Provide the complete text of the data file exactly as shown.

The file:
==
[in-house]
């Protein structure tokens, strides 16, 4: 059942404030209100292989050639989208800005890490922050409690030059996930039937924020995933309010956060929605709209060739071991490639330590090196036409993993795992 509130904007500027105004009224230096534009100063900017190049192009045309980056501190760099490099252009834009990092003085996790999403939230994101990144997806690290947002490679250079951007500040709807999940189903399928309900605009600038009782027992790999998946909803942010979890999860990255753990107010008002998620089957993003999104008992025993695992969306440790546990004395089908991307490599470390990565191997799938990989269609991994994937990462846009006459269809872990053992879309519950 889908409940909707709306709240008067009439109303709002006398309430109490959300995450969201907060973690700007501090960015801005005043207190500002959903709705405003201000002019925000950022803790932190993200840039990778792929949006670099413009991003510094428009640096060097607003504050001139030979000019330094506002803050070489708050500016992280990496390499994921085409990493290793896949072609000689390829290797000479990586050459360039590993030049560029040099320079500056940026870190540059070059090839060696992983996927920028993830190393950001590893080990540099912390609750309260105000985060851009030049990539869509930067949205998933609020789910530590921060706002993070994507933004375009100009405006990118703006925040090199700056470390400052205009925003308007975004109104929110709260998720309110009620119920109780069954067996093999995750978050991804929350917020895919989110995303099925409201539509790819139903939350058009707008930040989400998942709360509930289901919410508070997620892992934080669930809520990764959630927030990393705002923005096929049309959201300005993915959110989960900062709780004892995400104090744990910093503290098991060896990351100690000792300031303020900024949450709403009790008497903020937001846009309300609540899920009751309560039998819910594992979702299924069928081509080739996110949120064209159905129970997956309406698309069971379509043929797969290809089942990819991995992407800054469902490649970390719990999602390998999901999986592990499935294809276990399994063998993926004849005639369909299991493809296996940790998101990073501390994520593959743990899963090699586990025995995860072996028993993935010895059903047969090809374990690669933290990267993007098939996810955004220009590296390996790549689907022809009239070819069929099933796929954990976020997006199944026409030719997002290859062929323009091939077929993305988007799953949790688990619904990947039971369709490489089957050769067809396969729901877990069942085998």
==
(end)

[in-house]
């Protein structure tokens, strides 16, 4: 059942404030209100292989050639989208800005890490922050409690030059996930039937924020995933309010956060929605709209060739071991490639330590090196036409993993795992 509130904007500027105004009224230096534009100063900017190049192009045309980056501190760099490099252009834009990092003085996790999403939230994101990144997806690290947002490679250079951007500040709807999940189903399928309900605009600038009782027992790999998946909803942010979890999860990255753990107010008002998620089957993003999104008992025993695992969306440790546990004395089908991307490599470390990565191997799938990989269609991994994937990462846009006459269809872990053992879309519950 889908409940909707709306709240008067009439109303709002006398309430109490959300995450969201907060973690700007501090960015801005005043207190500002959903709705405003201000002019925000950022803790932190993200840039990778792929949006670099413009991003510094428009640096060097607003504050001139030979000019330094506002803050070489708050500016992280990496390499994921085409990493290793896949072609000689390829290797000479990586050459360039590993030049560029040099320079500056940026870190540059070059090839060696992983996927920028993830190393950001590893080990540099912390609750309260105000985060851009030049990539869509930067949205998933609020789910530590921060706002993070994507933004375009100009405006990118703006925040090199700056470390400052205009925003308007975004109104929110709260998720309110009620119920109780069954067996093999995750978050991804929350917020895919989110995303099925409201539509790819139903939350058009707008930040989400998942709360509930289901919410508070997620892992934080669930809520990764959630927030990393705002923005096929049309959201300005993915959110989960900062709780004892995400104090744990910093503290098991060896990351100690000792300031303020900024949450709403009790008497903020937001846009309300609540899920009751309560039998819910594992979702299924069928081509080739996110949120064209159905129970997956309406698309069971379509043929797969290809089942990819991995992407800054469902490649970390719990999602390998999901999986592990499935294809276990399994063998993926004849005639369909299991493809296996940790998101990073501390994520593959743990899963090699586990025995995860072996028993993935010895059903047969090809374990690669933290990267993007098939996810955004220009590296390996790549689907022809009239070819069929099933796929954990976020997006199944026409030719997002290859062929323009091939077929993305988007799953949790688990619904990947039971369709490489089957050769067809396969729901877990069942085998």